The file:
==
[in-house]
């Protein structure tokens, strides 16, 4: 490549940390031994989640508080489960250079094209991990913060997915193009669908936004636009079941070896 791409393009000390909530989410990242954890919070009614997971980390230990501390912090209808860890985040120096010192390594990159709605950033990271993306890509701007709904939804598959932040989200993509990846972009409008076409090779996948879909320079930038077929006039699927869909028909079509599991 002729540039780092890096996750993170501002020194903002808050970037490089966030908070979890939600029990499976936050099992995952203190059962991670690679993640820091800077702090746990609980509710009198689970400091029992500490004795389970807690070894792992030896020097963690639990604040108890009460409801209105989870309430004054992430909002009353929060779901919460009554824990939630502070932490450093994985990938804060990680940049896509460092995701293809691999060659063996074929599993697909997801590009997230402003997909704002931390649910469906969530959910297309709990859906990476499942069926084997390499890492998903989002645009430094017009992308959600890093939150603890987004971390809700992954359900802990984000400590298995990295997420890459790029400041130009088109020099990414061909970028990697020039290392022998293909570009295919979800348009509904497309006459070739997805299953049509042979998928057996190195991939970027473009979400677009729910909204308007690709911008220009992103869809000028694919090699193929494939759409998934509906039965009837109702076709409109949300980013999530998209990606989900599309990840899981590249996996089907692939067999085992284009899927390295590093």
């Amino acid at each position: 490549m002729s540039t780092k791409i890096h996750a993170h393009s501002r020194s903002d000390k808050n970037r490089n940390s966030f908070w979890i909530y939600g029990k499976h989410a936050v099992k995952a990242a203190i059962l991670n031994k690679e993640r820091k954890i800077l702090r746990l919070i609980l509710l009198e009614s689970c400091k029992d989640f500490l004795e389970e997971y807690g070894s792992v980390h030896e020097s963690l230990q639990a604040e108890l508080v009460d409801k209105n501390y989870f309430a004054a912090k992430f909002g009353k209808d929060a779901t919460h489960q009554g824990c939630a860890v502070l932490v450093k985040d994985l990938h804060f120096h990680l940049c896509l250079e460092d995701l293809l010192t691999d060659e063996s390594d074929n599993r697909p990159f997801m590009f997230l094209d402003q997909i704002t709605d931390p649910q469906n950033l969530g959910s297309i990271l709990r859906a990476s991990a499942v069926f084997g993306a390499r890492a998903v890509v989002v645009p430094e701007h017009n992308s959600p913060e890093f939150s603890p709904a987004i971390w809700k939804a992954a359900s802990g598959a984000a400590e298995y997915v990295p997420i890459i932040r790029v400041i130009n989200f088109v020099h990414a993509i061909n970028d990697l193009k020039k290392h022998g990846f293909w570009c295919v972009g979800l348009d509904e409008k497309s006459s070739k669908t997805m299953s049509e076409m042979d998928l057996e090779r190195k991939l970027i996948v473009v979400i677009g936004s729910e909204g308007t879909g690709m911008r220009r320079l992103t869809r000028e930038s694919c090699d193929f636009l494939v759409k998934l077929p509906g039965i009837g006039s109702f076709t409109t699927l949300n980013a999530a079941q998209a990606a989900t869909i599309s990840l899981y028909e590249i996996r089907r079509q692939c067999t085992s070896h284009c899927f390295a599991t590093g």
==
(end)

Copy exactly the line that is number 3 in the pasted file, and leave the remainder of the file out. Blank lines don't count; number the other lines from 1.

């Amino acid at each position: 490549m002729s540039t780092k791409i890096h996750a993170h393009s501002r020194s903002d000390k808050n970037r490089n940390s966030f908070w979890i909530y939600g029990k499976h989410a936050v099992k995952a990242a203190i059962l991670n031994k690679e993640r820091k954890i800077l702090r746990l919070i609980l509710l009198e009614s689970c400091k029992d989640f500490l004795e389970e997971y807690g070894s792992v980390h030896e020097s963690l230990q639990a604040e108890l508080v009460d409801k209105n501390y989870f309430a004054a912090k992430f909002g009353k209808d929060a779901t919460h489960q009554g824990c939630a860890v502070l932490v450093k985040d994985l990938h804060f120096h990680l940049c896509l250079e460092d995701l293809l010192t691999d060659e063996s390594d074929n599993r697909p990159f997801m590009f997230l094209d402003q997909i704002t709605d931390p649910q469906n950033l969530g959910s297309i990271l709990r859906a990476s991990a499942v069926f084997g993306a390499r890492a998903v890509v989002v645009p430094e701007h017009n992308s959600p913060e890093f939150s603890p709904a987004i971390w809700k939804a992954a359900s802990g598959a984000a400590e298995y997915v990295p997420i890459i932040r790029v400041i130009n989200f088109v020099h990414a993509i061909n970028d990697l193009k020039k290392h022998g990846f293909w570009c295919v972009g979800l348009d509904e409008k497309s006459s070739k669908t997805m299953s049509e076409m042979d998928l057996e090779r190195k991939l970027i996948v473009v979400i677009g936004s729910e909204g308007t879909g690709m911008r220009r320079l992103t869809r000028e930038s694919c090699d193929f636009l494939v759409k998934l077929p509906g039965i009837g006039s109702f076709t409109t699927l949300n980013a999530a079941q998209a990606a989900t869909i599309s990840l899981y028909e590249i996996r089907r079509q692939c067999t085992s070896h284009c899927f390295a599991t590093g």